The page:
FDCPA Defense Blog recently published a post decrying the Consumer Financial Protection Bureau and FTC's position
regarding debt collectors attempting to collect on time-barred debts (debts
that are too old to sue on).
In short, the federal agencies tasked with enforcing the Fair Debt Collection
Practices Act and other consumer protection statutes think that collecting
time-barred debt is a bad thing for consumers.
I agree with the CFPB and the FTC.
The position has a bit more dept than that, but the above is the gist.
If debt collectors disclose that the debt is time-barred, it's a good
first step. I believe (and the CFPB and FTC agree) that debt collectors
need to also disclose the effect of voluntarily paying old debts.
The FDCPA Defense Blog rolls out the same arguments that we see whenever
regulators want to regulate the industry that they are tasked with regulating.
1. "The CFPB wants consumers to make informed decisions not to pay
This is a classic example of using charged language to set the tone of
the conversation. Most people want to pay debts that they owe. Consumers
aren't an army of deadbeats that want to steal money from creditors.
What the CFPB wants is for consumers to make informed decisions regarding
their financial affairs. (See how that charged language cuts both ways?)
The CFPB and the FTC have done extensive studies regarding the debt collection
and debt buying industries. 99% of the time, if a debt is too old to collect,
it is no longer held by the original creditor. There are companies that
purchase charged-off debts from account originators. These debt buyers
rarely have enough documentation to prove what is owed on the purchased
accounts. More often than not, the accounts are sold with no assurances
as to the quality of the accounts sold.
This is a big problem. Should consumers pay debts that they owe? Yes. Should
they pay any entity that shows up, claiming it owns the underlying debt?
No, not without credible proof that the debt is actually owed. The CFPB
and FTC want debt buyers to disclose when a debt is time-barred because
making a payment on that debt
re-starts the statute of limitations on the debt. In some states, like Illinois,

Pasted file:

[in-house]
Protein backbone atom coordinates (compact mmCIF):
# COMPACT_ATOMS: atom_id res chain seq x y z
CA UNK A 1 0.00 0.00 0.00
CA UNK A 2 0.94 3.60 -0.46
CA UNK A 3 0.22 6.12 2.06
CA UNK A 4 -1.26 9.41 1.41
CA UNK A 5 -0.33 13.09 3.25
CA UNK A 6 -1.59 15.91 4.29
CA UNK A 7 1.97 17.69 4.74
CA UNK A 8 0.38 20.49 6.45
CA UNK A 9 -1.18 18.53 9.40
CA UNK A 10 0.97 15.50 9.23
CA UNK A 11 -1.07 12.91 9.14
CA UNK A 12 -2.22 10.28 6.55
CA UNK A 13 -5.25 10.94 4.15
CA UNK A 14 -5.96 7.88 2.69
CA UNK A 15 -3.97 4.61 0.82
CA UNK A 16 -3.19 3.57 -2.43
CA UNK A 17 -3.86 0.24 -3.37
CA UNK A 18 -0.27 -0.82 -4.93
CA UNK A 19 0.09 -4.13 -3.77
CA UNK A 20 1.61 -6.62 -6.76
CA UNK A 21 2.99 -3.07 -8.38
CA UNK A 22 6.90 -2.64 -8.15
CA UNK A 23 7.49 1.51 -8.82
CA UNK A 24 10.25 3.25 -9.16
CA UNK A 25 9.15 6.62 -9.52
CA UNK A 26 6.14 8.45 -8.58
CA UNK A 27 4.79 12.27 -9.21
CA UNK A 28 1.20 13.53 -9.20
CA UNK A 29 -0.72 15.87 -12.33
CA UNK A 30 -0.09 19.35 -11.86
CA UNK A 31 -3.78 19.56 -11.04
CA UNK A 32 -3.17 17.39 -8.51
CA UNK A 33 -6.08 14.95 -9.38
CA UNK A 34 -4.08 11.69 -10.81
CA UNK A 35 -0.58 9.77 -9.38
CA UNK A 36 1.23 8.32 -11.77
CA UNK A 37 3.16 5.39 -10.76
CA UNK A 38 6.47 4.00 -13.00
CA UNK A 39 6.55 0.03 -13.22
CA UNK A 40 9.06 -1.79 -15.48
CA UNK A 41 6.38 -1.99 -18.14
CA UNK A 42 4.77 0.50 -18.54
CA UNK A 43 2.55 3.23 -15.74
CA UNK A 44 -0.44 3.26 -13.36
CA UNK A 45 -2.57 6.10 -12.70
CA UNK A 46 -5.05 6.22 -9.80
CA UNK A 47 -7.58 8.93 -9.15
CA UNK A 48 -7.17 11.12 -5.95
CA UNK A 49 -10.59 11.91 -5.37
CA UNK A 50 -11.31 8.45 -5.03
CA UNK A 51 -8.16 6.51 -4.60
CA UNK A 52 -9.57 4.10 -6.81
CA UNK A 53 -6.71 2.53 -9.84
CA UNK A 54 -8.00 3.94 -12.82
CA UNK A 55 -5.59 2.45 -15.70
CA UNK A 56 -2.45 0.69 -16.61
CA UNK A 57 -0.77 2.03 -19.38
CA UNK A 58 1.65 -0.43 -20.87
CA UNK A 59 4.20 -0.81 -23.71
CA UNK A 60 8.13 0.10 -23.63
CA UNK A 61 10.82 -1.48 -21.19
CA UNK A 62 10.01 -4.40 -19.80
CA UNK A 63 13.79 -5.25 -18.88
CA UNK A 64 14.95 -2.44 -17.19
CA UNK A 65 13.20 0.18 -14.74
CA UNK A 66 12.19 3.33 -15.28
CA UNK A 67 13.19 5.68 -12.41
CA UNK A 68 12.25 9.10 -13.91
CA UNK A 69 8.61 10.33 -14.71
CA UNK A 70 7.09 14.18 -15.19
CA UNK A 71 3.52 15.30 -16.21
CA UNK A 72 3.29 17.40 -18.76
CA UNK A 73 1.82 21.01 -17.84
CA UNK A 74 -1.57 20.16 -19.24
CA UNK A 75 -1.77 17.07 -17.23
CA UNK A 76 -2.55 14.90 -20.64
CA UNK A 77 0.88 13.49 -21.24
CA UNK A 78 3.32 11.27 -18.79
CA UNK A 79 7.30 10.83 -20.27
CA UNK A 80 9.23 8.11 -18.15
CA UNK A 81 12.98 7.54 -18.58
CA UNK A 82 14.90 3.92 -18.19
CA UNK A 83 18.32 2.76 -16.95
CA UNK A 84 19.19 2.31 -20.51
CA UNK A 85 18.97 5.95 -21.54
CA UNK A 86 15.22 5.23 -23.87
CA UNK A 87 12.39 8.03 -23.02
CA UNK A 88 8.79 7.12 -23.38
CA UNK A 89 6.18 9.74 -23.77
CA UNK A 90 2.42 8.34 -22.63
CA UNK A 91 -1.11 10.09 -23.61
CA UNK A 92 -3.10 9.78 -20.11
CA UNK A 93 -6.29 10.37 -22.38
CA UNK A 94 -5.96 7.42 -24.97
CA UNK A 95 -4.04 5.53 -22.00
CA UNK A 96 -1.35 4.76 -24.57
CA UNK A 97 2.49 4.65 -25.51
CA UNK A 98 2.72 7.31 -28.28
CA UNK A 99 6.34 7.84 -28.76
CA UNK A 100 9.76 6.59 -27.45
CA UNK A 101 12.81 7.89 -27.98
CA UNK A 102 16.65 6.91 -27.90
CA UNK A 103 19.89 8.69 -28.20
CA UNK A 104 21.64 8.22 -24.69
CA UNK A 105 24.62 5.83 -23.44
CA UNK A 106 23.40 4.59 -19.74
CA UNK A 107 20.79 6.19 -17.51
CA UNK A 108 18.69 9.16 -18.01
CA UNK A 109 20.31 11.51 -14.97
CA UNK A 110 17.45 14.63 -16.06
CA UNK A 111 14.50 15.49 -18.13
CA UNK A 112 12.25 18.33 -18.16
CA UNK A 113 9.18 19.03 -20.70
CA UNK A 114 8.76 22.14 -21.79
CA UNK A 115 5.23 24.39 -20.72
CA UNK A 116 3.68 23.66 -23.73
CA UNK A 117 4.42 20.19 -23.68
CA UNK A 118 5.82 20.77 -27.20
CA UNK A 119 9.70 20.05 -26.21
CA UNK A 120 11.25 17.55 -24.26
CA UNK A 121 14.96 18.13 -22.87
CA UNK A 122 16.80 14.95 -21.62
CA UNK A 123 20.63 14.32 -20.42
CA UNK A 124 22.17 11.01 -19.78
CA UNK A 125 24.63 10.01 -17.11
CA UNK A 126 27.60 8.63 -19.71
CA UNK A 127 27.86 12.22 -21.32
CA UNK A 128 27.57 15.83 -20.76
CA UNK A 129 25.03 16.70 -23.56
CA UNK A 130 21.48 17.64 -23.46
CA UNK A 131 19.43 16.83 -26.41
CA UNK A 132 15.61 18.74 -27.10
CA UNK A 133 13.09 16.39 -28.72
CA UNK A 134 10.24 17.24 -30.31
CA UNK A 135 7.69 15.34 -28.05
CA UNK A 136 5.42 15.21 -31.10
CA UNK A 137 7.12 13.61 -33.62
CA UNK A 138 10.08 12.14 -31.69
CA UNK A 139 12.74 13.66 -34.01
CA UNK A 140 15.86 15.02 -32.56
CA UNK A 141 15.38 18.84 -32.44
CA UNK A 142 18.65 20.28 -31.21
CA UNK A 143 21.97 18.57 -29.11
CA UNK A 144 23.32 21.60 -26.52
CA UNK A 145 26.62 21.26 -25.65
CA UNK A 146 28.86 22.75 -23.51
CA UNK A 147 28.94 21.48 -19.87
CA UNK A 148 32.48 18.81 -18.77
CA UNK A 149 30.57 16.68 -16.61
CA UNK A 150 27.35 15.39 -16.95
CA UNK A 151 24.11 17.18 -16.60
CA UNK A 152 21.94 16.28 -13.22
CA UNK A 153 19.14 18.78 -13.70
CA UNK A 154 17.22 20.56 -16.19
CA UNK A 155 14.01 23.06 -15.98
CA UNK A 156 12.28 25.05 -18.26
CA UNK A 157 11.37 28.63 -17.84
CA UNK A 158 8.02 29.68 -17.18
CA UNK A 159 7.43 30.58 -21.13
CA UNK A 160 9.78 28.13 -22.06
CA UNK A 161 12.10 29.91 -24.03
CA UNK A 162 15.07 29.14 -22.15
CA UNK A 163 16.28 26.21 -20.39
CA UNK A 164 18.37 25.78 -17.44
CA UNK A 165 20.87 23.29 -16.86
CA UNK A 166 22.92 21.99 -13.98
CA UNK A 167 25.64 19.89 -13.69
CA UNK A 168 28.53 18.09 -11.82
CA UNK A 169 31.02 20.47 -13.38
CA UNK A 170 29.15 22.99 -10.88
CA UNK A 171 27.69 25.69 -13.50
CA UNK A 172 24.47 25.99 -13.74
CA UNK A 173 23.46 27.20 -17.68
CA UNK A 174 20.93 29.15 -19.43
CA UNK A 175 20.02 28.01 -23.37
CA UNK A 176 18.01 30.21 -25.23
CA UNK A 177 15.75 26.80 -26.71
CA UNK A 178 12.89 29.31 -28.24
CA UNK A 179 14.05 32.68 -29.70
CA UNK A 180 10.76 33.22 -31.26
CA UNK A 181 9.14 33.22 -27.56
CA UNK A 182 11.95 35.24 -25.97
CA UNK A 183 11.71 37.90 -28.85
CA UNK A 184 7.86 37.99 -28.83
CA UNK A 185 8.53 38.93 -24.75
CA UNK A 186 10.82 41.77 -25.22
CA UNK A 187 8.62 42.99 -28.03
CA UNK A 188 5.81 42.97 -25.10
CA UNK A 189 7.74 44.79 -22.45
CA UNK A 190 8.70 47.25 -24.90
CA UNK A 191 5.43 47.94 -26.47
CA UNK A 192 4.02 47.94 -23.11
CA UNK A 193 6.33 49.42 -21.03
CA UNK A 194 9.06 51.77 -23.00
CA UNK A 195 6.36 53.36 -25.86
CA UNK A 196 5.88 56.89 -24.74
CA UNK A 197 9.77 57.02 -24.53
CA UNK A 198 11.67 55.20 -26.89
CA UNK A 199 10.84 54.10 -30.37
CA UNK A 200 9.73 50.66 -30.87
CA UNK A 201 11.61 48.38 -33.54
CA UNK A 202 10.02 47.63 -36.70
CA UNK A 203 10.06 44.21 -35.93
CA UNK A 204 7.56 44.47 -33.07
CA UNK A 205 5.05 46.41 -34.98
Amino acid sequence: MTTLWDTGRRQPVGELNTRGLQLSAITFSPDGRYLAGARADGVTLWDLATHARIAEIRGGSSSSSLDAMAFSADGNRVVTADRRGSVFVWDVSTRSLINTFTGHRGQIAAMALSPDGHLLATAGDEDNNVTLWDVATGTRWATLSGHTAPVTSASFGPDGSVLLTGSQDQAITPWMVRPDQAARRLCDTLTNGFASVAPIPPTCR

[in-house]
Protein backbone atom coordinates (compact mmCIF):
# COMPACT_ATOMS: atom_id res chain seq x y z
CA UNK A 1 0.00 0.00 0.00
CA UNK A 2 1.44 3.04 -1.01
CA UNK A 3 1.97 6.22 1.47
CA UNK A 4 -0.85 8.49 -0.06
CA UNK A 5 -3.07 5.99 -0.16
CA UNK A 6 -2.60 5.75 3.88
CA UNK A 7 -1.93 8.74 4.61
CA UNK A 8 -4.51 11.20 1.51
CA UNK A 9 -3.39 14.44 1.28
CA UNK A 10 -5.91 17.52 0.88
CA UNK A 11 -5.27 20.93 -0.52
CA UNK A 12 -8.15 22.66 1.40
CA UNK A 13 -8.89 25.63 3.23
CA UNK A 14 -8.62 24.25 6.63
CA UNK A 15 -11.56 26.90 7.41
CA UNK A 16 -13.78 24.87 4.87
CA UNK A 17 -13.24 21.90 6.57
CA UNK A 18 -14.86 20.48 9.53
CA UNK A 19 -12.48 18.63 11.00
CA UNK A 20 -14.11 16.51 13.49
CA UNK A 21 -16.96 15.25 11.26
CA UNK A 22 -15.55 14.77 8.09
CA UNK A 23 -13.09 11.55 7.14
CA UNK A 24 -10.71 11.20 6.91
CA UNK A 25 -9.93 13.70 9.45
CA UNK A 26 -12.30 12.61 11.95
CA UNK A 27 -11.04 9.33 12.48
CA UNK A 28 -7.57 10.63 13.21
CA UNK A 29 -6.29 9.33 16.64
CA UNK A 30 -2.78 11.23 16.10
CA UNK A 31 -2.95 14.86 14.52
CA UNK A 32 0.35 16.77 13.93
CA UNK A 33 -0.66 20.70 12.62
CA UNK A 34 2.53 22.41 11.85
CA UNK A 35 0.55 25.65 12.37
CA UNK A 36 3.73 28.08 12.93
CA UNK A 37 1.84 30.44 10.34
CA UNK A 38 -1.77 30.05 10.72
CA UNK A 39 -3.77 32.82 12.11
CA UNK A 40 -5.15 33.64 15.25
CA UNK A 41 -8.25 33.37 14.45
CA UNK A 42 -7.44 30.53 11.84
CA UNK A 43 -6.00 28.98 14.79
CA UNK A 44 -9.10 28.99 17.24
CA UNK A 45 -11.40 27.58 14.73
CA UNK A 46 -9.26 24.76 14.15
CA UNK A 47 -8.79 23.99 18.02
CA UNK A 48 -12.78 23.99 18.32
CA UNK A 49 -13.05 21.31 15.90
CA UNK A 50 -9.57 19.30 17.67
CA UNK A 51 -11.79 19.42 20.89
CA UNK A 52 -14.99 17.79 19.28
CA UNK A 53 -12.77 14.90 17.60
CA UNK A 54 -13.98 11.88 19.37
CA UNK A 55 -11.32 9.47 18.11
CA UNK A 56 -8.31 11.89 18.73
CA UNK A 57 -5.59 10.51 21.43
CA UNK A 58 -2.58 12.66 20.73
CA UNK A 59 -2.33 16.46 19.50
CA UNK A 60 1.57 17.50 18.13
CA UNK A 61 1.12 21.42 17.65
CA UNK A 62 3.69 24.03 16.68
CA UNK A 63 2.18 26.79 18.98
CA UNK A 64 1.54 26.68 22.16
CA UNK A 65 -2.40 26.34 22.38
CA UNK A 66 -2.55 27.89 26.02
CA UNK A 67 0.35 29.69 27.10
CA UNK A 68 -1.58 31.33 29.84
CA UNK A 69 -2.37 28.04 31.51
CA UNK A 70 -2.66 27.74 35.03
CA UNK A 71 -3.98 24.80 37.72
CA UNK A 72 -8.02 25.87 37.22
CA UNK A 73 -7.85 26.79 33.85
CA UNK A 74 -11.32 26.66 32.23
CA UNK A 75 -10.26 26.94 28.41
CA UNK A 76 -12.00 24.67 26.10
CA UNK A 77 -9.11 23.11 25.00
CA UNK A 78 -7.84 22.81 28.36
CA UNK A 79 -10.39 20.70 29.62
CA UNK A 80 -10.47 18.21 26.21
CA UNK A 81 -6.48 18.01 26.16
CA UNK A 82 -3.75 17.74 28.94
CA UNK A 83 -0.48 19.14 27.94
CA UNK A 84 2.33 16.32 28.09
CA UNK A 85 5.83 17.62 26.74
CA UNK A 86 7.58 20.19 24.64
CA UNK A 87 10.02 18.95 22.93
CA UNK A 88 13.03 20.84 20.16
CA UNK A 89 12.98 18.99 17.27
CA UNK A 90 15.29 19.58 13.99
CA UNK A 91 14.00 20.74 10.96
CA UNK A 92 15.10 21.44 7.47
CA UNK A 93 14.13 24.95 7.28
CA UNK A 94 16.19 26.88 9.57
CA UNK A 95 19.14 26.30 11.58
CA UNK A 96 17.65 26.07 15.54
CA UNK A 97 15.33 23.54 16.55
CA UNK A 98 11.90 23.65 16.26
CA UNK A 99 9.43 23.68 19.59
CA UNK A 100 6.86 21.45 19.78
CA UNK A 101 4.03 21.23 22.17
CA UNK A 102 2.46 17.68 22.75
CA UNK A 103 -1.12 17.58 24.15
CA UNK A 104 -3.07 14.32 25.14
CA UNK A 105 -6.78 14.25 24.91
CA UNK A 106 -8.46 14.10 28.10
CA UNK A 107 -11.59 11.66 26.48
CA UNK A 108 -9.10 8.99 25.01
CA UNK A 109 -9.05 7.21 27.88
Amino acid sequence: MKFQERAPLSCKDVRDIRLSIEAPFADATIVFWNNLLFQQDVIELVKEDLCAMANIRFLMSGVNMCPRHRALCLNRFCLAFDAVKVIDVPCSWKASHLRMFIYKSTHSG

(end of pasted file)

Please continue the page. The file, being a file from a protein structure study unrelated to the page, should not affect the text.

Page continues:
simply promising to pay can renew the statute of limitations.
Once the SOL is revived, the debt buyer can sue to collect the debt. In
Illinois, if a judgment is obtained, that judgment will collect interest
at a rate of 9%. Wages can be garnished. Bank accounts can be garnished.
Judgment liens can be filed against the consumer's home. Knowing that
paying on a time-barred debt can expose the consumer to some rather severe
legal consequences is of the utmost importance if a consumer is to make
an informed decision regarding his or her legal rights.
2. People defaulting on debts makes credit more expensive for everyone.
Once a debt is time-barred, the original creditor no longer holds that
debt. Debt buyers do not issue credit. If a debt buyer doesn't collect
one cent on an account, that does not increase the cost of credit for
anyone. In fact, any "increased cost of credit" was already
incurred when the original creditor charged-off the account. Moreover,
the charge-off may result in a tax break.
Arguing that debt buyers not collecting money increases the cost of consumer
credit is absurd. Debt buyers pay credit originators cash for the accounts
that they purchase. That money offsets (although not fully) the uncollected
funds that the creditor charged-off.
The CFPB and FTC aren't suggesting that consumers shouldn't pay
their debts. They are, however, suggesting that consumers should know
all of the facts about the legal status of a debt and the rights that
they may waive by paying that debt. Surely, some consumers will take advantage
of offers to settle time-barred debts. Many of those offers include steep
discounts on the balance allegedly owed. However, asking consumers to
take actions without fully understanding their consequences is unconscionable.
This is not a situation where less information is good; that's just
what the creditor defense industry wants you to think.